Resolution of Frozen Conflicts is Essential for S.Caucasus to Progress Javier Solana Comments During Interview
Trend's Interview with EU High Representative Javier Solana
Question: What importance does the European Union attach to the co-operation with the South Caucasus countries? What factors promote and broaden the co-operation and what factors impede it?
Answer: The fact of the three South Caucasus countries being neighbours of the EU, being included in the European Neighbourhood Policy, already signals the EU's desire for a special relationship with the region. Having an ENP Action Plan with the three countries will further deepen our relations by arriving at agreed reform priorities which the EU will support through partnerships for reform.
The importance the EU attaches to its relations with the South Caucasus is also reflected in the high number of recent visits by EU and European officials to the three countries. The EU Special Representative, in close coordination with the EU Heads of Mission in Baku, Tbilisi and Yerevan, is in constant contact with the authorities of the three countries in order to facilitate intensive and trustful communication between the three countries and the EU. In our contacts with all three governments in the South Caucasus we have stressed that resolving their frozen conflicts is essential for the region to progress. Regional stability is necessary for each of those countries to derive the full benefits from the ENP Action Plans.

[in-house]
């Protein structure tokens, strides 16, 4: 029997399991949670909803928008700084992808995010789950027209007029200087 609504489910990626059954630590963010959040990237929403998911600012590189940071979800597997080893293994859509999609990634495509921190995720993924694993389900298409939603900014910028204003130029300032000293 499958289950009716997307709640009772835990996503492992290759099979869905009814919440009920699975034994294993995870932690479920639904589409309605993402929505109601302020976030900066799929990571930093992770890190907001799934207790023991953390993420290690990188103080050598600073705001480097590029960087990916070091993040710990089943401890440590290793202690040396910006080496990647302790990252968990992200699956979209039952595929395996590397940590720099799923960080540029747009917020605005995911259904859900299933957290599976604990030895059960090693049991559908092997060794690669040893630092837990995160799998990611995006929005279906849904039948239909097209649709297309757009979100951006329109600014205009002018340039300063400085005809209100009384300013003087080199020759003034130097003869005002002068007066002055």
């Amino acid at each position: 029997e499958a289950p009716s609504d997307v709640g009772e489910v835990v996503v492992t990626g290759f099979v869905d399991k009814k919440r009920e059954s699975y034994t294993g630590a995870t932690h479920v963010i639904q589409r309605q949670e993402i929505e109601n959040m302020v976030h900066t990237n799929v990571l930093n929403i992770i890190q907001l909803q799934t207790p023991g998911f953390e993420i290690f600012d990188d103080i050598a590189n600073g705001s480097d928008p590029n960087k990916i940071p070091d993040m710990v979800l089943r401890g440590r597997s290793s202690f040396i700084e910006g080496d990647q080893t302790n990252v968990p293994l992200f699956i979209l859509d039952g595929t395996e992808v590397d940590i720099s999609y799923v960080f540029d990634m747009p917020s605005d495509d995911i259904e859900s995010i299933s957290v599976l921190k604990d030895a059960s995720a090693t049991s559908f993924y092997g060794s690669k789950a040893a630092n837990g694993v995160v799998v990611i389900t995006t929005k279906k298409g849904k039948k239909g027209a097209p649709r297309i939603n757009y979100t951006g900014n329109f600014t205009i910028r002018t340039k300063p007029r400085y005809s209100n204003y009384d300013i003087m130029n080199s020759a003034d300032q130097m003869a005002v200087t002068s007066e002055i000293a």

Question: How do you estimate the relations between Azerbaijan and EU? What steps might the EU take after the adoption of the ENP Action Plan, which is expected during the session of the Council on cooperation in mid-November?
Answer: The EU considers Azerbaijan a very important partner on several accounts. The EU-Azerbaijan Action Plan builds on common values and principles - democracy, human rights, market economy, challenges such as terrorism, proliferation of weapons of mass destruction, to contribute to conflict resolution and to abide by international law. We have, after its adoption, the very ambitious but demanding task of implementing of the Action Plan without delay. To this end priority actions for the next twelve months should be identified between Azerbaijan and the EU.
Question: How could the conflicts in the South Caucasus be resolved? Will the EU remain passive observer of Armenia's aggressive policy with respect to Azerbaijan, a country that becomes an important alternative source in providing the energy security of Europe?
Answer: You cannot say the EU remains passive. The EU has done a lot. The conflicts are at the root of many of the problems that the region is facing. I underline the importance of continued and sustained negotiations between Armenia and Azerbaijan with a view to reaching an agreement as soon as possible. The EU supports the mediation efforts of the OSCE Minsk Group. I hope that the meeting of both Foreign Ministers in Brussels on 14 November will help to make further progress.